Mexican president details plan to weaken watchdogs

FILE PHOTO: Mexico's President Lopez Obrador addresses to the nation on his second anniversary as President, at the National Palace in Mexico City
Raul Cortes and Cassandra Garrison

By Raul Cortes and Cassandra Garrison

MEXICO CITY (Reuters) - Mexican President Andres Manuel Lopez Obrador on Monday laid out plans to restructure the country's freedom of information institute, along with other autonomous watchdogs and regulators, a move critics say would weaken checks on government power.

Lopez Obrador has long criticized government watchdogs and regulators as a waste of budget better used for education and welfare. The government itself could handle public information requests without the need for a separate institution, he said on Monday.

"Why have a very expensive transparency apparatus if the government is (already) obliged to report and make everything it does transparent?" Lopez Obrador said at his regular news conference, adding that the freedom of information institute known as INAI costs about $50 million a year.

"Transparency is a golden rule of democracy," he said, citing laws that oblige the government to make information available to the public. "We've got nothing to hide."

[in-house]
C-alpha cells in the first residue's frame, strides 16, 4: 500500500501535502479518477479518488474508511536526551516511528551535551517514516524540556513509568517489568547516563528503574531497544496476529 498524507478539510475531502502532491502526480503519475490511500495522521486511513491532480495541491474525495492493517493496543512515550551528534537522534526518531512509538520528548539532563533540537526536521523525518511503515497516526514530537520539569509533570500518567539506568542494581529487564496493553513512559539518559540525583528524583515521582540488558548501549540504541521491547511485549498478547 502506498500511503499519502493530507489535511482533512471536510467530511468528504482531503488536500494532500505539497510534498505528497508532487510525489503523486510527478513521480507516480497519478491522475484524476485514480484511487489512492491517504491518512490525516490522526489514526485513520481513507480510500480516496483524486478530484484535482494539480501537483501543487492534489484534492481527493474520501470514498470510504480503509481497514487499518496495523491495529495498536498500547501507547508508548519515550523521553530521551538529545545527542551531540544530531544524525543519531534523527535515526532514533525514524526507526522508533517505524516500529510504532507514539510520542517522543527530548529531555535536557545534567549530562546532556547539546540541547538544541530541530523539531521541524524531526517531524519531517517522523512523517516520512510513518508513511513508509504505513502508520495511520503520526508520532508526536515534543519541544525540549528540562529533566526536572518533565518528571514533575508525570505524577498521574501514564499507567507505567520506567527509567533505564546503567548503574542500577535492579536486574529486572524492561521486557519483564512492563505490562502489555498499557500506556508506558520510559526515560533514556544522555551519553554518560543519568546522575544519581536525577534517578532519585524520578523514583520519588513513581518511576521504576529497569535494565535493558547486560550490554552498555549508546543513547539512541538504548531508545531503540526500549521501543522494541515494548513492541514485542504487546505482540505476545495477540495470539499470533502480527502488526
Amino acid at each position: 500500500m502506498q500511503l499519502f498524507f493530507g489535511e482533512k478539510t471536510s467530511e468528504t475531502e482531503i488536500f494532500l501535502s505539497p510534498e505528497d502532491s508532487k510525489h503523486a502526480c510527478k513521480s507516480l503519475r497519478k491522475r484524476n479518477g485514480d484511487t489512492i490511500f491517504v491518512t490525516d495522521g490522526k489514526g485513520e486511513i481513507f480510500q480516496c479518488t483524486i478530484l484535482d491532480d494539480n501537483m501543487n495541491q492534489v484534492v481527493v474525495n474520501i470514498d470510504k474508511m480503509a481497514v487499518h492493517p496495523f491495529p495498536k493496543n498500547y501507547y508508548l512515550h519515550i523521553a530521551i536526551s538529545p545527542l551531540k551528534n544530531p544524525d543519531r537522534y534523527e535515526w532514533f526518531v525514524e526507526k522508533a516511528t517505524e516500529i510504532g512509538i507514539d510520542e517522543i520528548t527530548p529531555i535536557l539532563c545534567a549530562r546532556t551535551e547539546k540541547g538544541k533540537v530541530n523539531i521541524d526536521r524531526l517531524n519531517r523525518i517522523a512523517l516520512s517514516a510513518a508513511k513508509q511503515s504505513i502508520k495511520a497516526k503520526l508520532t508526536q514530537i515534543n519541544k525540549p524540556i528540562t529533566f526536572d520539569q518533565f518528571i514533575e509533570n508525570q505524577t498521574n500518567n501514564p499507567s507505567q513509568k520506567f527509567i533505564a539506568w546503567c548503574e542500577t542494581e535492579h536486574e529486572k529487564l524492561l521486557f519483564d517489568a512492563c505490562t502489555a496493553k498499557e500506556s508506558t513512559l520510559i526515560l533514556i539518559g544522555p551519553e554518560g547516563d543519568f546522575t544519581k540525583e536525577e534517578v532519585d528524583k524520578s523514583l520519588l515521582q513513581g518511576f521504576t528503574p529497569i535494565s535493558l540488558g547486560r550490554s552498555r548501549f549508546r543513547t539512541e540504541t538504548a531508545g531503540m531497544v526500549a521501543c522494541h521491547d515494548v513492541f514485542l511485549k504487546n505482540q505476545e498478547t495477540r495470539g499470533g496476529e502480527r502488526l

The government was drawing up a formal proposal regarding INAI, Lopez Obrador said, part of a wider administrative reform bill he wants to present to Congress by February.

It was not clear if INAI would be absorbed by government offices, or if it would be restructured.

Lopez Obrador said his goal was to avoid duplication of work by different agencies. On Friday, he targeted the telecoms regulator and said it could be merged with the communications ministry.

Critics, however, see the planned reform as an attempt to consolidate power, removing checks and balances and leaving the government to police itself.

"You become a player and a referee on the same field if you absorb those functions," said Ernesto Piedras, head of Latin American market consultancy The CIU. "It would be centralizing too much."

Article 19, a freedom of expression observatory, said eliminating the groups would be "a serious setback in human rights."

"These organizations are and have been citizen tools to exercise key rights such as freedom of expression and the right to information," Article 19 said last week.

(Reporting by Cassandra Garrison and Raul Cortes; Editing by Frank Jack Daniel and Sam Holmes)